Most of the excitement surrounding cryptocurrency has focused on Bitcoin and similar altcoins. This is understandable, as this asset class accounts for over 95% of the market value assigned to digital currencies and has been responsible for eye-popping returns in recent years.
Lurking just outside the spotlight are Bitcoin’s unassuming cousins, stablecoins – a form of cryptocurrency that is usually pegged to fiat money or physical assets to maintain a set value. Stablecoins may hold the key to delivering crypto’s promise to mainstream financial services because they retain most of cryptocurrency’s positive attributes, such as cheaper and faster transaction settlement, but without the price fluctuations.
While the latter may eliminate the feature that sets day traders’ hearts racing, it also makes cryptocurrency’s use as an exchange medium more realistic. Ironically, today’s most common stablecoin use case is on crypto exchanges, enabling traders to reduce their risk by shifting into less-volatile cryptocurrencies.
Before dismissing this as a fringe situation, consider that stablecoins are already being used to settle nearly $6 trillion in annual transaction volume. That’s roughly half of Visa’s throughput. Assuming that statistic piques your interest, let’s consider how and where these digital assets can be applied.
Staying Tethered to the Dollar
There are four subgroups of stablecoins, categorized by how each pegs its value. The most popular are backed by fiat currency – typically the US dollar – on a one-for-one basis. The best known of these are Tether (the #4 cryptocurrency as measured by market capitalization), USD Coin (#7), and Binance (#16). You’ll find each trading at precisely $1.00 on leading crypto exchanges.
The fiat collateral underpinning these coins is placed in reserve with a central issuer or financial institution. Crypto experts sometimes refer to these coins as “off-chain assets” as the underlying collateral doesn’t itself reside on the blockchain. Commodity-backed stablecoins apply a similar model, using physical assets like gold, oil, and real estate as collateral. However, since these underlying assets fluctuate in price, such coins’ values are less stable.
While addressing some primary concerns limiting the usefulness of crypto like Bitcoin, these subgroups have some risks and drawbacks. Its underlying collateral is encumbered, restricting its productive use. Collateralization arrangements can be difficult to audit. Additionally, a central issuer’s failure or reputational crisis could imperil the stablecoin issued.
Crypto-collateralized stablecoins and non-collateralized stablecoins, which use algorithms to manage the asset’s market value, also exist. Except for DAI, a crypto-collateralized instrument that has retained a value close to $1.00 and has become the 26th largest coin by market cap, these more complex instruments remain less common.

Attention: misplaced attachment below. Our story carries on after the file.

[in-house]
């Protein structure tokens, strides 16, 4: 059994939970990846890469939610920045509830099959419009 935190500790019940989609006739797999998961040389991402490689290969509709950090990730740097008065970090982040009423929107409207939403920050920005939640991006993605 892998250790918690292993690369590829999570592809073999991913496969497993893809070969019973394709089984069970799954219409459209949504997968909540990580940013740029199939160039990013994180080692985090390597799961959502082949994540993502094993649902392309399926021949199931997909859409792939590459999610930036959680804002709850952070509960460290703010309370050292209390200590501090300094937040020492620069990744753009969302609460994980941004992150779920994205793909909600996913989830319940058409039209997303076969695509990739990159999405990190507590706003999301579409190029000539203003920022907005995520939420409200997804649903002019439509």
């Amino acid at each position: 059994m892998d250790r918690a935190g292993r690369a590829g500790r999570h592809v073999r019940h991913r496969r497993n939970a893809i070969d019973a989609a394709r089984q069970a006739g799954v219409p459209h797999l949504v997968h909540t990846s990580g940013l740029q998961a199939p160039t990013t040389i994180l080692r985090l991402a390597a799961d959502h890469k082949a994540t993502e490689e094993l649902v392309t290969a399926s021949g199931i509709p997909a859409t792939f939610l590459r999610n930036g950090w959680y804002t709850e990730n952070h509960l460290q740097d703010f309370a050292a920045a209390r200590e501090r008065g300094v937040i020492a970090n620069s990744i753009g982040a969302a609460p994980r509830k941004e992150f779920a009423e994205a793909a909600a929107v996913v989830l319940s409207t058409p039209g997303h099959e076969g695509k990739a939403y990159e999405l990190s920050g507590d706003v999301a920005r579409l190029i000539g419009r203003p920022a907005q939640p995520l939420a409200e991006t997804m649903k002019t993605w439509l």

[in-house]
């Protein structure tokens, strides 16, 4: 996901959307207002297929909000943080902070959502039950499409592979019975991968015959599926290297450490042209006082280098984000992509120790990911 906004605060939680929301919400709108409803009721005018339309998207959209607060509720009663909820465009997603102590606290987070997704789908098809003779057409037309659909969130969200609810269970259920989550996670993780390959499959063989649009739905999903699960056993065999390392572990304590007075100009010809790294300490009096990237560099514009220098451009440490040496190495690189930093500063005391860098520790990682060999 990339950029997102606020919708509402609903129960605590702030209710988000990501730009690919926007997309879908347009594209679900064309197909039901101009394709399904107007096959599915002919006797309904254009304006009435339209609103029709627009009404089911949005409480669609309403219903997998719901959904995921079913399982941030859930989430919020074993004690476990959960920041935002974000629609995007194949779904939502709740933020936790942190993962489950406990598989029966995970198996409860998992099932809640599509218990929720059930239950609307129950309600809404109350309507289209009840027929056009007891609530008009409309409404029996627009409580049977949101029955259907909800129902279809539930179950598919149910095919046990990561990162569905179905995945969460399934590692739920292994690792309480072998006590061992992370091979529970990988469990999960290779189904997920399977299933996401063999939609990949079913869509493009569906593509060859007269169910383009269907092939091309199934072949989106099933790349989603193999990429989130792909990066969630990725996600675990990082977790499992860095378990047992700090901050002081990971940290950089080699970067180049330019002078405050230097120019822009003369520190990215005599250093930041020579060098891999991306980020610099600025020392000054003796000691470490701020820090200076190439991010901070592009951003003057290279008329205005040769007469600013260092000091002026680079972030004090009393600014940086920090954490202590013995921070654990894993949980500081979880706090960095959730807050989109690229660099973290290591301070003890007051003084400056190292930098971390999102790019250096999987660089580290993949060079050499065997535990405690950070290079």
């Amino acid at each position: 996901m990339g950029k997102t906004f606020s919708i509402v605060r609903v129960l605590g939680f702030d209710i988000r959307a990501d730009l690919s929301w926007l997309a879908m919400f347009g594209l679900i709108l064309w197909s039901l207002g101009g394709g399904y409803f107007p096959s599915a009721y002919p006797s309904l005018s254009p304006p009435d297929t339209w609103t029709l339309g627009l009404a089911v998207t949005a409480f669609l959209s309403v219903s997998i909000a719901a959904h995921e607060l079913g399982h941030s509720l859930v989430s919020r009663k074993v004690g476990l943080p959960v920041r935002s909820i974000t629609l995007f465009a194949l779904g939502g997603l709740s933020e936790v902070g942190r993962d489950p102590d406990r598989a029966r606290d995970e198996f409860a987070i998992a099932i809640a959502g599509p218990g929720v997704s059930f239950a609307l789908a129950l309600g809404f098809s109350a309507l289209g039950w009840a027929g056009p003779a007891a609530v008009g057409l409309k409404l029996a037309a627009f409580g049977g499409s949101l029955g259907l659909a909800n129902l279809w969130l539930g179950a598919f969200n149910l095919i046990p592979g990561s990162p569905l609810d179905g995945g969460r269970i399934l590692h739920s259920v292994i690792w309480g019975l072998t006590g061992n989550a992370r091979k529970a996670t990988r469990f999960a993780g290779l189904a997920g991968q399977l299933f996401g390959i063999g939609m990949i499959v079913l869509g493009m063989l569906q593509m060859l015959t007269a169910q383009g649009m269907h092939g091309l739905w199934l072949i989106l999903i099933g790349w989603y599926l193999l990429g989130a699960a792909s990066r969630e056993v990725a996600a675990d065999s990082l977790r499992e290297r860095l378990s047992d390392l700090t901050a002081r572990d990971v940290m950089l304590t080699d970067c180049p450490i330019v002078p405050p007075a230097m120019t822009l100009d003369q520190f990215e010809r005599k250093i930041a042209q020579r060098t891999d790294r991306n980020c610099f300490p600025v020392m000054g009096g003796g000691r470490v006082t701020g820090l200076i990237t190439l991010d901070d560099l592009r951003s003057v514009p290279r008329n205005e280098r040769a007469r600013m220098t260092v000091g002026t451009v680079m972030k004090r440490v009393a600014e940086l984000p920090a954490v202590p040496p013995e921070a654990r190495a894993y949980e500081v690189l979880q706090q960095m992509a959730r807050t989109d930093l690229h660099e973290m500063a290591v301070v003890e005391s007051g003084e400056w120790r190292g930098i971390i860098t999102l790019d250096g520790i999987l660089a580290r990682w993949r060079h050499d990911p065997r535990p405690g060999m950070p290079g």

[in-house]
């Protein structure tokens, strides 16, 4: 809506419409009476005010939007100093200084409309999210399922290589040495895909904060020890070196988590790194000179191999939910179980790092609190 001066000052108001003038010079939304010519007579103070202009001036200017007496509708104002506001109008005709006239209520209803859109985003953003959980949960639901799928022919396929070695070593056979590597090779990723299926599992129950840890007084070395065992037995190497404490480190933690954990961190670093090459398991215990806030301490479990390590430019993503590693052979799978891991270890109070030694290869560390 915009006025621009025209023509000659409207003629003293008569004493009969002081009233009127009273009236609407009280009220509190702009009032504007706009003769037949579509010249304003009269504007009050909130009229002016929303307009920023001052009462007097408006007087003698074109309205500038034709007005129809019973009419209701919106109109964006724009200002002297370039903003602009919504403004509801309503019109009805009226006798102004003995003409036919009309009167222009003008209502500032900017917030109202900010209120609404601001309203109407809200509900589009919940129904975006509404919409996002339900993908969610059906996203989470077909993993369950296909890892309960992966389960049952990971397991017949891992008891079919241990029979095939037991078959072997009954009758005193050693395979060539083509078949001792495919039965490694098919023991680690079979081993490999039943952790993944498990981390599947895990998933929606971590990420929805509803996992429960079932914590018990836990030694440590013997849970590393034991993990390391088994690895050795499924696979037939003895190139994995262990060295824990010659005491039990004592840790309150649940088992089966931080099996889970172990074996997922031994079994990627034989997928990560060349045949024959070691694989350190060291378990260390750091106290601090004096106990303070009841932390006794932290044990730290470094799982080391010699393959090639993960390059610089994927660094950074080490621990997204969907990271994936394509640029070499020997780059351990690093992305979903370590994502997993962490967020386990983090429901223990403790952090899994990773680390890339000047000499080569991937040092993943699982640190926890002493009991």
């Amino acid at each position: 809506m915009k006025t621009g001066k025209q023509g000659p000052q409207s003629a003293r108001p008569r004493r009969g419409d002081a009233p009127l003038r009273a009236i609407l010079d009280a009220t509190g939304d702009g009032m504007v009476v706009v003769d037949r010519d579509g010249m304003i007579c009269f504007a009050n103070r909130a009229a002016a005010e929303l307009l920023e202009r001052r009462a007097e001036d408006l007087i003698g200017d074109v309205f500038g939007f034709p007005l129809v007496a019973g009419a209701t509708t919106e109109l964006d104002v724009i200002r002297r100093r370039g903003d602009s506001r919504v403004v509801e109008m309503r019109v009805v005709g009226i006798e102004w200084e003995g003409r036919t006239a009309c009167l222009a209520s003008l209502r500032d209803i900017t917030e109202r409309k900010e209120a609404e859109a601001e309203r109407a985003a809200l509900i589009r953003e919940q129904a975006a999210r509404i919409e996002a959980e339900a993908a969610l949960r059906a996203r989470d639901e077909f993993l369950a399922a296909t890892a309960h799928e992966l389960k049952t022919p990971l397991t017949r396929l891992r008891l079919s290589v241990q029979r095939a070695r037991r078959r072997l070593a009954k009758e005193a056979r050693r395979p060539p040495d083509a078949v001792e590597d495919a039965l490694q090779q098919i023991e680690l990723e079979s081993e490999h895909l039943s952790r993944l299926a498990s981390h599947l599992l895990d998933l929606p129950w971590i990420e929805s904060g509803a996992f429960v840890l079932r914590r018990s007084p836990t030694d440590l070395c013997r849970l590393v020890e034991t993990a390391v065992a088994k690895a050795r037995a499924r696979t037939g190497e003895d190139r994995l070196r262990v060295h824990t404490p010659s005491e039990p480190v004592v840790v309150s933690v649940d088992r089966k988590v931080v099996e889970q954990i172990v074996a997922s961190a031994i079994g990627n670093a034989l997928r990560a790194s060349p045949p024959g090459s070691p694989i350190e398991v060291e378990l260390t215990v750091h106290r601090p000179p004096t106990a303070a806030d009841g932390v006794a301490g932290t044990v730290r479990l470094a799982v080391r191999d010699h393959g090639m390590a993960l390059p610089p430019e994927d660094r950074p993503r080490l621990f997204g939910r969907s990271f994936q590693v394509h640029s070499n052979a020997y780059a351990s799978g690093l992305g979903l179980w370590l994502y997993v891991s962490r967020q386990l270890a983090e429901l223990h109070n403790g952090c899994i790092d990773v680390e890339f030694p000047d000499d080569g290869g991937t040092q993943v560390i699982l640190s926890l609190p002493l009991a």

Settling for the Mass Market
JPMorgan Chase has been very active in this space, developing a US dollar-pegged JPM Coin to transfer funds between the bank and commercial clients. JPM’s embrace of the technology is particularly notable given CEO Jamie Dimon’s well-publicized disdain for Bitcoin. This reinforces stablecoin’s unique value proposition. In a similar vein, Visa has enabled USDC as a settlement option across 70 million of its network merchants.
The interest of major financial services players is natural given stablecoin’s compelling use case for cannibalizing existing card payment rails and vehicles like wires, checks, ACH, and SWIFT’s international settlement network. Central Bank Digital Currencies (CBDCs) – a variant of stablecoin – could save businesses $100 billion annually in cross-border settlement costs, according to JPMorgan research.
Regulators have also taken note, with the President’s Working Group on Financial Markets telegraphing interest in greater stablecoin oversight. Whether regulatory clarity emerges from Congress or federal agencies, such actions will lend legitimacy to and further the adoption of stablecoins. Such actions would also impose new compliance burdens. Some crypto issuers have already pursued banking licenses or partnered with banks anticipating such moves.
The Bottom Line
Stablecoins are punching above their weight, generating more transaction volume than their $115 billion market cap would indicate. Major banks are already using the technology, which offers significant potential for faster payment settlement at a lower cost. Prospective legislation will likely move stablecoin further into the mainstream. Our most recent webinar dives into more detail on stablecoins – watch it here.
SRM is closely monitoring ongoing developments in the crypto space, and we believe 2022 will be a critical year for strategic decision-making. Now is the time for banks and credit unions to prepare an action plan.